If there are 20 amino acids and 64 codons, that would be 64x20 = 1280 possible pairings, but in fact, cells have only 20 pairings (roughly speaking - there are a few little exceptions). This constraint to 20 pairings, from all possible, is information. It is the information that specifies the (standard) genetic code for a cell. As part of the cell and made by the cell (it constructs the aaRS molecules), it is internal to the cell - indeed it is part of the causal loop that collectively constitutes closure to efficient causation.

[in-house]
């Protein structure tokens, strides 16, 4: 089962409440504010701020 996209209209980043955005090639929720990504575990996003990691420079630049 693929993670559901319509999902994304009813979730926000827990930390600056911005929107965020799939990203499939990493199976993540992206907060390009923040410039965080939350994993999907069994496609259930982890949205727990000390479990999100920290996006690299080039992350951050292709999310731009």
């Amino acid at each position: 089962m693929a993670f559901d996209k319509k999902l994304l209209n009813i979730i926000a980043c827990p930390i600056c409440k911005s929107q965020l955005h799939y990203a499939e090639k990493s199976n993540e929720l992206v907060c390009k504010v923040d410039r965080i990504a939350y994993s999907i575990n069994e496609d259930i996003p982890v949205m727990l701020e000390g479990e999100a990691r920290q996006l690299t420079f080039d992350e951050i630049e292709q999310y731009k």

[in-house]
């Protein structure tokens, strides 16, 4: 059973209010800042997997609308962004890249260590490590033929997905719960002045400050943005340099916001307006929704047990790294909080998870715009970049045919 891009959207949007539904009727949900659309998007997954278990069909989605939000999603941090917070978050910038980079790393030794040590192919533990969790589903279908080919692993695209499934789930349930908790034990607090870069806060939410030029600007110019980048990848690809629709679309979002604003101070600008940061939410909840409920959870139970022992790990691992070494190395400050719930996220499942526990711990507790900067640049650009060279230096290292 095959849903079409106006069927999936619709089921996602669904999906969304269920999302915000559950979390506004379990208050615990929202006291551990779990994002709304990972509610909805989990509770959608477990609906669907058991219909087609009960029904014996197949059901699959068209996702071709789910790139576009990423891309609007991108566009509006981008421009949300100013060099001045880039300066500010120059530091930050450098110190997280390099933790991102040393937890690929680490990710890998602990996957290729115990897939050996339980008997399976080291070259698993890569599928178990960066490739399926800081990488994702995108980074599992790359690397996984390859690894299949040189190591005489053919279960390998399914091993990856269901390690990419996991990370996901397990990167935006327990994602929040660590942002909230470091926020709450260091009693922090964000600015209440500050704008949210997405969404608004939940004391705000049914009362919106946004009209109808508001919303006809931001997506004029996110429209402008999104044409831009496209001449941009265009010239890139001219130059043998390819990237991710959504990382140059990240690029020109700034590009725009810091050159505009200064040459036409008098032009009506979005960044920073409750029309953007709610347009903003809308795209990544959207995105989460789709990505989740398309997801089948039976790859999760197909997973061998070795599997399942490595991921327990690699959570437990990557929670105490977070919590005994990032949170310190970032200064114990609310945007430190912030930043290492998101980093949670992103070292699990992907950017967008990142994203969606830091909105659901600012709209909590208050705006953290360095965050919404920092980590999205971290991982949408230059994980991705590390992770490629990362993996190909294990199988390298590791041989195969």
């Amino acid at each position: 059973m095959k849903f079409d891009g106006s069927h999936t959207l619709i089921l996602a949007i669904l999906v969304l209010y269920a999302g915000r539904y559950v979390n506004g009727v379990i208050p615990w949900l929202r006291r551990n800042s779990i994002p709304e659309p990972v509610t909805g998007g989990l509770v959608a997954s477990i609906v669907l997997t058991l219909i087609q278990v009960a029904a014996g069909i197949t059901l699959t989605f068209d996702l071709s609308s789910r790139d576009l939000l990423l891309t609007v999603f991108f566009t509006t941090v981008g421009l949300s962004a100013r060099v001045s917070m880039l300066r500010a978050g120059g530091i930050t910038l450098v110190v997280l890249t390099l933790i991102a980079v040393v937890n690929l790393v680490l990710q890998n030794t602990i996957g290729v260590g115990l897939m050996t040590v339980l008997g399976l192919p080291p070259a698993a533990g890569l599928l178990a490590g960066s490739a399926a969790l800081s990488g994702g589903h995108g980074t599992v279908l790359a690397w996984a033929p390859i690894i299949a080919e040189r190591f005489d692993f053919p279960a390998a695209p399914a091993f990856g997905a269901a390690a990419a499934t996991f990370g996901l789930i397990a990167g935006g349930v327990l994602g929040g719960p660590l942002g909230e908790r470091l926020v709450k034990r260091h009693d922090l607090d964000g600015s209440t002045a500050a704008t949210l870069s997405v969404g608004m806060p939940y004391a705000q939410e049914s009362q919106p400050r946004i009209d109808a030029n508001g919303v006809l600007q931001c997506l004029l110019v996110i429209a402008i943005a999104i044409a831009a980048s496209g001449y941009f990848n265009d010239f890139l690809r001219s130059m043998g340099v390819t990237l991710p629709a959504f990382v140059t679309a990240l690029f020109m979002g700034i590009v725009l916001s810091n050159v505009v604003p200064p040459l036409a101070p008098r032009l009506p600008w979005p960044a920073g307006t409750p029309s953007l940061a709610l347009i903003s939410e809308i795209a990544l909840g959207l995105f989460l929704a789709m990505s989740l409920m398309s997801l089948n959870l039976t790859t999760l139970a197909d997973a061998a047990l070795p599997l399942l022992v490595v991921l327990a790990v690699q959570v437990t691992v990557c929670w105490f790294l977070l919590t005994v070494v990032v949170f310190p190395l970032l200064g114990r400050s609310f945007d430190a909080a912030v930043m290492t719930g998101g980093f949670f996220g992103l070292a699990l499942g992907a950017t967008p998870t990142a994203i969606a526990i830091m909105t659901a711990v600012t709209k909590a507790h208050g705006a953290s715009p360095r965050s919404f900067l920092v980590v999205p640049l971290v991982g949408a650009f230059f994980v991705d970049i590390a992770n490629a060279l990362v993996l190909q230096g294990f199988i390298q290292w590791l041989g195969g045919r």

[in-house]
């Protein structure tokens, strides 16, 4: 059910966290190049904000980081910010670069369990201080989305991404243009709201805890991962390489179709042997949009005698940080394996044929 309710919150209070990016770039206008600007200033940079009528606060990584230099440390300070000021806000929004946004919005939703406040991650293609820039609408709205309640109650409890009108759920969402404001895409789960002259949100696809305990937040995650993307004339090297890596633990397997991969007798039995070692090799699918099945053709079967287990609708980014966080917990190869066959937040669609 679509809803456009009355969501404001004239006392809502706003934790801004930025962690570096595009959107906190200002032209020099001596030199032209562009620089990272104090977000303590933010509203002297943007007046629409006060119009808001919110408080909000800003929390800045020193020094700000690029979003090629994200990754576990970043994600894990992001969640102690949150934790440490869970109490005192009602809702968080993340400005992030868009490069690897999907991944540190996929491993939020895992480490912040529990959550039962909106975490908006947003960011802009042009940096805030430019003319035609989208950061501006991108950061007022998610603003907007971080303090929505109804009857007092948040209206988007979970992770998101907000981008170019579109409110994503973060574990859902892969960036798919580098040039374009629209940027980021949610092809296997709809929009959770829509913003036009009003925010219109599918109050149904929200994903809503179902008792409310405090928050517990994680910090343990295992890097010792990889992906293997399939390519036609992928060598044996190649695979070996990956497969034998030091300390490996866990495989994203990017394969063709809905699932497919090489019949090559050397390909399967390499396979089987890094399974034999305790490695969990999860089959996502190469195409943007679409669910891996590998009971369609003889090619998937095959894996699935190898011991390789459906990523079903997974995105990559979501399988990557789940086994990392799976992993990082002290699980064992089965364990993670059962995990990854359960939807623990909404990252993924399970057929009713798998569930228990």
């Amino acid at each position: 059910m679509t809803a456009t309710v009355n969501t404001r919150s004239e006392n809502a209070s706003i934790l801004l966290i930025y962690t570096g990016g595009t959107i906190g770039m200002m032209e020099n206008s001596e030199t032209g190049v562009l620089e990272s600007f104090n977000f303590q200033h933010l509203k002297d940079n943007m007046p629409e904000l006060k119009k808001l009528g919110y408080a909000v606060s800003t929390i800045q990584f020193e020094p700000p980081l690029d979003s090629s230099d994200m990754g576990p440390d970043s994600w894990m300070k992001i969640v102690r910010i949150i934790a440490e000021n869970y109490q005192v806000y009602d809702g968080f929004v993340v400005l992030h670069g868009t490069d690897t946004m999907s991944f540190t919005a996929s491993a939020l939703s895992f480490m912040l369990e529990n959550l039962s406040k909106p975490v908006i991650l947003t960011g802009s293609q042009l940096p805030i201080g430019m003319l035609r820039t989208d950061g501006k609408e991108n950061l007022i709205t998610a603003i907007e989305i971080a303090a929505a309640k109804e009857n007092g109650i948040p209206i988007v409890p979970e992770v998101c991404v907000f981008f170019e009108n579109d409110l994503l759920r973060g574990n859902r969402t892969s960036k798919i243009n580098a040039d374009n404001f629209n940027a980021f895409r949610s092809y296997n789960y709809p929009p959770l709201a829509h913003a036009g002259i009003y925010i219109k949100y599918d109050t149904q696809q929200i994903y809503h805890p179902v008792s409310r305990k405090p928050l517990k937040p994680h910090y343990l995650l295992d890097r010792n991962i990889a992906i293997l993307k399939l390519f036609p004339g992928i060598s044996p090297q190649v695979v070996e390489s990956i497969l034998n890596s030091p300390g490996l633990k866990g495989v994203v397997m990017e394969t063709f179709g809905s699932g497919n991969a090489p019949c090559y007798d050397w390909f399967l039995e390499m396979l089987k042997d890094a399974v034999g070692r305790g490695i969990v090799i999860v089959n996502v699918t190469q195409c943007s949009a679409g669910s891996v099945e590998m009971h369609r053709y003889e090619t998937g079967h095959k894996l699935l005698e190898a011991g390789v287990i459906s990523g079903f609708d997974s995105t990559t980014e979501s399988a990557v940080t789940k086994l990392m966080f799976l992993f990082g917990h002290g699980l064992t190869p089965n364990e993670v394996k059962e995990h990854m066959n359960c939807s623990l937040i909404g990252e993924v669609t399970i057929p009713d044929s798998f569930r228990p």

Jannie Hofmeyr (2007; 2017; 2018) was perhaps the first to state in the scientific literature that this opportunity to embody information in a system that is closed to efficient causation arises from the fact that biomolecules such as proteins are fabricated, not simply the result of chemical reactions. They are actively constructed, requiring information to make them as they are. This information comes in the form of an mRNA template that specifies the order in which amino acids are strung together (primary structure) and also in the form of folding of the resultant polypeptide string (secondary and tertiary structure). It is this folding that gives the protein its function (e.g. as a catalyst) and it is the collective action of catalytic proteins that determines the realised, functional, form of it. That functional form is determined by internally embodied information which informs (constrains) the action of non-covalent atomic forces to produce the functional result. This is only possible by the action of particular functional molecules constraining the force fields around the atoms in the fabricated protein by the action of their own atomic forces that were themselves constrained (informed) by that same process (see physical explanation of cause). In other words constrained forces are both required for and produce the systems that constrains forces in such a way that they can constrain forces in that way. Constraining forces to produce a particular outcome from a range of several possible is what we term efficient cause. The circularity of an efficient cause being necessary to give rise to the very same efficient cause that it gives rise to - that circularity is the closure to efficient causation.